Star Talk: Variable Stars – Action in the Sky

var_stars “Variable Stars: Action in the Sky”, presented by John Percy, Professor Emeritus of the Department of Astronomy & Astrophysics, and Dunlap Institute

Abstract: Stars aren’t changeless and boring. They may eclipse, pulsate (vibrate), flare, erupt, or even explode. These processes cause the stars to vary in brightness over time and, by studying these variations, we can learn about the nature, evolution, birth and death of the stars, and about the physical processes that occur within them. Variable stars help us to understand some of the most exciting and bizarre objects in the sky: exoplanets, supernovas, pulsars, quasars, gamma-ray bursts, and even black holes. I will also explain some of the ways in which Canadian astronomers, and skilled amateur astronomers, and my undergraduate research students are contributing to this research.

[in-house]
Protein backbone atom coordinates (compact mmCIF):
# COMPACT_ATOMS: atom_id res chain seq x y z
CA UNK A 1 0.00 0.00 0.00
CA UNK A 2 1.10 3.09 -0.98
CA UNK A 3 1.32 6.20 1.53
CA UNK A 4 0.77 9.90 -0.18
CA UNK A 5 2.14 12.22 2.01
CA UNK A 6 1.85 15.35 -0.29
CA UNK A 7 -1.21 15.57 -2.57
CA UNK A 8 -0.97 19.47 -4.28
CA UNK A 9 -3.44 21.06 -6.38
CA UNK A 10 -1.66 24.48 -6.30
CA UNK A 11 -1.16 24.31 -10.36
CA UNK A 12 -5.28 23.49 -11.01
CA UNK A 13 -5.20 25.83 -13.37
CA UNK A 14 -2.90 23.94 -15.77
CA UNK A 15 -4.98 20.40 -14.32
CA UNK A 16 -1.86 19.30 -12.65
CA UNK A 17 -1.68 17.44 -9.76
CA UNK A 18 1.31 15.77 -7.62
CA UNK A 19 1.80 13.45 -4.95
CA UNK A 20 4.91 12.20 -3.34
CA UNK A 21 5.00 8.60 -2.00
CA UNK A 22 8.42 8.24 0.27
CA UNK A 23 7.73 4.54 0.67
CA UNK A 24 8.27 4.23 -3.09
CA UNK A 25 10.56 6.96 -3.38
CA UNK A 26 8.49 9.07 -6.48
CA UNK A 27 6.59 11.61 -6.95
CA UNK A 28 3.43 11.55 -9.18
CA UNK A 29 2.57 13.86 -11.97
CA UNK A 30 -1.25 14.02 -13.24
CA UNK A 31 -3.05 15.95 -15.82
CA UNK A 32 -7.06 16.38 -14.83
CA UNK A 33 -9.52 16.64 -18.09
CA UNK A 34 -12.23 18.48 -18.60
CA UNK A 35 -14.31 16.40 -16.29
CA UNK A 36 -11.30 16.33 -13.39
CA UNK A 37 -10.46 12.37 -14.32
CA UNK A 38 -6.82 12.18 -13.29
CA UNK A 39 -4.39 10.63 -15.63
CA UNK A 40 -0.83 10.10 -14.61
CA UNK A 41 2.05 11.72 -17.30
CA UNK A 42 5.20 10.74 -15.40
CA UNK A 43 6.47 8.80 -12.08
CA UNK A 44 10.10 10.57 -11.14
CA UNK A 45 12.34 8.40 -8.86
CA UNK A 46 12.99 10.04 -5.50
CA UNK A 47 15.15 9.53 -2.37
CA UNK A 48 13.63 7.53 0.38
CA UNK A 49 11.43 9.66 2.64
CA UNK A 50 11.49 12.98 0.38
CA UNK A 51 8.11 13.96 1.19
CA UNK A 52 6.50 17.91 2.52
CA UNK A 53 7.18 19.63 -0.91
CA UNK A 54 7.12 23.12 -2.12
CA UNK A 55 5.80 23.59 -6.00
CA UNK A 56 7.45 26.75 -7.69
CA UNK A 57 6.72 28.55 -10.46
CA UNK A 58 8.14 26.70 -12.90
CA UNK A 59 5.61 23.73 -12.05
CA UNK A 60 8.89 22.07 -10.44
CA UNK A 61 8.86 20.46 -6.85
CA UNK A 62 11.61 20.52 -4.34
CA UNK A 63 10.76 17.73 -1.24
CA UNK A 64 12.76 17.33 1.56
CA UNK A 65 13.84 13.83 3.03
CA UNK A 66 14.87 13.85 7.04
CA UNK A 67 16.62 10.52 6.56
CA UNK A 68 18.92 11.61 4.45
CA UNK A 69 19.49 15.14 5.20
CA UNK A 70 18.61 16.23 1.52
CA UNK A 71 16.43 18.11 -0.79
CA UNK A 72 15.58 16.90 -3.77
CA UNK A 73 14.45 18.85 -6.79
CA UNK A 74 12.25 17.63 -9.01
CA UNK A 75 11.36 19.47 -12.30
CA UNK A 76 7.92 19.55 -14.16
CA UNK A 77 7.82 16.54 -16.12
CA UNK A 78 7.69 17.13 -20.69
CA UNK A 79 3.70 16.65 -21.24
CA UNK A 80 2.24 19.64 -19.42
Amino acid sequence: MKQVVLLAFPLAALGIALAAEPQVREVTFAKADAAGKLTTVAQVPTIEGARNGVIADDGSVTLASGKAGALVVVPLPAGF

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September 2016: Picture of the Month


Nicknamed as Tianyan, or the Eye of Heaven, the Five-hundred-meter Aperture Spherical Telescope (FAST) is built within a natural basin in the Guizhou province of China. FAST, constructed with 4450 individual triangular-shaped panels, is the largest single dish radio telescope on Earth (its diameter is of course 500 meters). Designed to explore the Universe at radio frequencies, its operations will range from detecting hydrogen gas in the Milky Way and other galaxies, detecting distant pulsar, or even searching for radio signals from extraterrestrials.

For more information, check out APOD!

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